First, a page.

Niagara Gazette — In fact, as they proudly boast on their internet site, the Tesla Society of New York declares, “Nikola Tesla and George Westinghouse built the first hydro-electric power plant in 1895 in Niagara Falls and started the electrification of the world.”
They also quote Tesla’s words spoken Jan. 12, 1897, at the facility’s opening ceremony, so profound, they bear repeating in part:
"We have many a monument of past ages; we have the palaces and pyramids, the temples of the Greek and the cathedrals of Christendom. In them is exemplified the power of men, the greatness of nations, the love of art and religious devotion. But the monument at Niagara has something of its own, more in accord with our present thoughts and tendencies. It is a monument worthy of our scientific age, a true monument of enlightenment and of peace. It signifies the subjugation of natural forces to the service of man, the discontinuance of barbarous methods, the relieving of millions from want and suffering."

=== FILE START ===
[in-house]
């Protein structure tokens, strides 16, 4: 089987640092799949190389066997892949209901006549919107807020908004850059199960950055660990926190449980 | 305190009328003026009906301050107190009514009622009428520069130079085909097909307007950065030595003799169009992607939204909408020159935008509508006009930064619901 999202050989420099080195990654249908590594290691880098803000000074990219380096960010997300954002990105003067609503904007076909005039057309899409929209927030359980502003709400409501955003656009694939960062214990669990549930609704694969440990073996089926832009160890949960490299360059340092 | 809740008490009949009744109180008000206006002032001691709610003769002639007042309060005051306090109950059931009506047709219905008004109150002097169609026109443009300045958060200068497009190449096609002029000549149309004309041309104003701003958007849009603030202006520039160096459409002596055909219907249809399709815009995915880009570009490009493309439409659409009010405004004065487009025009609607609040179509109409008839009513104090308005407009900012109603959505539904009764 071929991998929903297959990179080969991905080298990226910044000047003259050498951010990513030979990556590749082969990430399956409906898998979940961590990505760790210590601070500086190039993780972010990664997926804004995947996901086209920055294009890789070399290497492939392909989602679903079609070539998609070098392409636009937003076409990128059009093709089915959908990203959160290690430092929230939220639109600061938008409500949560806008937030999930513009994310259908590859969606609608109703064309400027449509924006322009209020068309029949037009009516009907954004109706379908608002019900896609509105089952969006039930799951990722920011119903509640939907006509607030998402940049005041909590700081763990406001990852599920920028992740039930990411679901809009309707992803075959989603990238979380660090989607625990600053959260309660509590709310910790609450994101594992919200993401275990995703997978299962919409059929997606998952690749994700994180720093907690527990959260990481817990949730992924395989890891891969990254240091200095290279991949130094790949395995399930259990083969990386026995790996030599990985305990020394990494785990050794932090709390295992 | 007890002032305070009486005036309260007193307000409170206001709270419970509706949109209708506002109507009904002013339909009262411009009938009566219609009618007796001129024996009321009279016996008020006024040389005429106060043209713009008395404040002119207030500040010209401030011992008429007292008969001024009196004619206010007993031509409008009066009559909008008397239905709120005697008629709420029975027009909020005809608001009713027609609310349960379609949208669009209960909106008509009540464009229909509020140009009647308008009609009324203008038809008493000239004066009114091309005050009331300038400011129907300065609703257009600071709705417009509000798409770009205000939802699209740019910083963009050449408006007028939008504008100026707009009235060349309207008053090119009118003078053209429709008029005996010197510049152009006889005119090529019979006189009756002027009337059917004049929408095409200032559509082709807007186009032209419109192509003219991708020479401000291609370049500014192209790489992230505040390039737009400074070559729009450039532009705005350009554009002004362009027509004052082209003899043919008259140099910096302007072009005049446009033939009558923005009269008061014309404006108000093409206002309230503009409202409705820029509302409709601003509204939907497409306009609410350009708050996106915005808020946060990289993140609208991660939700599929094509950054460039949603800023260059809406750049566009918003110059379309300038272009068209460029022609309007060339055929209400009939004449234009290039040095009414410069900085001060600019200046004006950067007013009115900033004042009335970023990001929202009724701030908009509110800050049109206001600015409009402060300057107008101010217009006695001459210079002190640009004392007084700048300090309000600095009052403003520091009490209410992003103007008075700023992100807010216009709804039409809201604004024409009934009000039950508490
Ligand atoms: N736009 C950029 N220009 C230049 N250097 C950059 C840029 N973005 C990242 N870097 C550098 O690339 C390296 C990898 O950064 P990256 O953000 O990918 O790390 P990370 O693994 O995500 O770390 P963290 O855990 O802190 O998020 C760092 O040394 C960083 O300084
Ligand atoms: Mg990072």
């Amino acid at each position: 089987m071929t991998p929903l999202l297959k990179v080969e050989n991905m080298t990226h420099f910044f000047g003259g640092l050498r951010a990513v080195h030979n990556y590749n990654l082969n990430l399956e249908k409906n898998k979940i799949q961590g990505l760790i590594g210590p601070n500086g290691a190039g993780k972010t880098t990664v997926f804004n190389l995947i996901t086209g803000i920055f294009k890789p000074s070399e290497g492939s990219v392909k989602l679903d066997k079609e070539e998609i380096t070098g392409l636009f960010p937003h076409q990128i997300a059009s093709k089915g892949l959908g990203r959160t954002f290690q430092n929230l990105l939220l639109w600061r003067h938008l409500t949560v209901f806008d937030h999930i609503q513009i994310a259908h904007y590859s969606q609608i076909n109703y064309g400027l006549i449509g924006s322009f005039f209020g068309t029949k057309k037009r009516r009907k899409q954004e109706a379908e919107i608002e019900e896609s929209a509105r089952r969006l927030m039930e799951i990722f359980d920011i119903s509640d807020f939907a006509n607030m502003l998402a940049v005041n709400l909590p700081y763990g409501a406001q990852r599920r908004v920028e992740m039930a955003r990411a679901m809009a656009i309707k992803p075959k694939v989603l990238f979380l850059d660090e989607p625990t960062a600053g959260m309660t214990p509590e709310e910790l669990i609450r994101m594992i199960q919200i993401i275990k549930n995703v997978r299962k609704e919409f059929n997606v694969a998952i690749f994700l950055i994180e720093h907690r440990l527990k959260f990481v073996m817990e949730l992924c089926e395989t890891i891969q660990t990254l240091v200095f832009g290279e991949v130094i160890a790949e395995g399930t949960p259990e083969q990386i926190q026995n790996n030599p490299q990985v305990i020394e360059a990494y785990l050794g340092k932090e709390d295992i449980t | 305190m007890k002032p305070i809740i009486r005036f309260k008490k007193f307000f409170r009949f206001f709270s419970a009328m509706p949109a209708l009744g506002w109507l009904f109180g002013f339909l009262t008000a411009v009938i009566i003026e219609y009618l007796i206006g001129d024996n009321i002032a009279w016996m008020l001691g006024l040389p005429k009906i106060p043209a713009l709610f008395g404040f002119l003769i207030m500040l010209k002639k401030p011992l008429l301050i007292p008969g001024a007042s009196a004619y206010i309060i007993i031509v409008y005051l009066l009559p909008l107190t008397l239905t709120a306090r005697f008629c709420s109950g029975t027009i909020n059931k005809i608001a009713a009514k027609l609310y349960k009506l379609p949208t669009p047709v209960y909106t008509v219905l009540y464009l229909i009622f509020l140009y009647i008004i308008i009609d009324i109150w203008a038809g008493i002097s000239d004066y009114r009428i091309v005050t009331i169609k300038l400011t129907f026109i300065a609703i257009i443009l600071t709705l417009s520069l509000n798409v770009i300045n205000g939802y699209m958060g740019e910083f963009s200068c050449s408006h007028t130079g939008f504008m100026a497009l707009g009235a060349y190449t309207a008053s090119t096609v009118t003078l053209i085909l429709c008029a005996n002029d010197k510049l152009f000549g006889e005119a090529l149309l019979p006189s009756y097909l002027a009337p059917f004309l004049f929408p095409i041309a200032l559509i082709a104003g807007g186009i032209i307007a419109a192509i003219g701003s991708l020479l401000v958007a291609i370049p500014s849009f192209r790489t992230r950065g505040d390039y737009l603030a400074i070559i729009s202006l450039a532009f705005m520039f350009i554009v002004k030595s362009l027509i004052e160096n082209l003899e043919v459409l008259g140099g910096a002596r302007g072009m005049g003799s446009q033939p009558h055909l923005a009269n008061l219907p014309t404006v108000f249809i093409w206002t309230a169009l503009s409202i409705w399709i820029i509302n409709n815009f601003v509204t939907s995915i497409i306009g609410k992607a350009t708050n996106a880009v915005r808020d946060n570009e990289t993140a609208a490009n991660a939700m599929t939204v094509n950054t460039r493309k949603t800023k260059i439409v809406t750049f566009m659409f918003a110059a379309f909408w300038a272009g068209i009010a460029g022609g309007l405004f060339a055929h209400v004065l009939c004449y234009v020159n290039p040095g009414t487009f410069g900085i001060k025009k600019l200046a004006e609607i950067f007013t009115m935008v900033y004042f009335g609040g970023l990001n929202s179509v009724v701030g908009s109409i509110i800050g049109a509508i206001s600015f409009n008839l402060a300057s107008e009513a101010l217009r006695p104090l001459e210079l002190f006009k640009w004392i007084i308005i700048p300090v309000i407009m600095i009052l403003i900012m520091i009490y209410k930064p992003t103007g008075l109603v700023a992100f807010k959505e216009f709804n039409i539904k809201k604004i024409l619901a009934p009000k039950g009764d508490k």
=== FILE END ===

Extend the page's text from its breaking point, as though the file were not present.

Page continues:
Fortunately, at least one of the historically important original buildings, part of the 1895 power plant still stands and is in safe hands, though in desperate need of protection and restoration, and the towering statue of Tesla at Goat Island, a 1976 gift of Yugoslavia to the United States by Croatian sculptor Frane Krsinic, likewise stands in serious need of care and maintenance.
Now that the most important historical research and documentation of the role that Tubman and others whom she no doubt inspired played here in the development and ultimate success of the Underground Railroad can finally be laid to rest, much still needs to be done to commemorate and celebrate her and their contributions to the international efforts to end slavery world-wide.
The fact that Tubman crossed into Canada from what is now the City of Niagara Falls with fugitives from that wretched institution, and that remnants from the original bridge are still standing, supporting the new bridge that replaced the original, is reason enough to treasure the place where she stepped into history.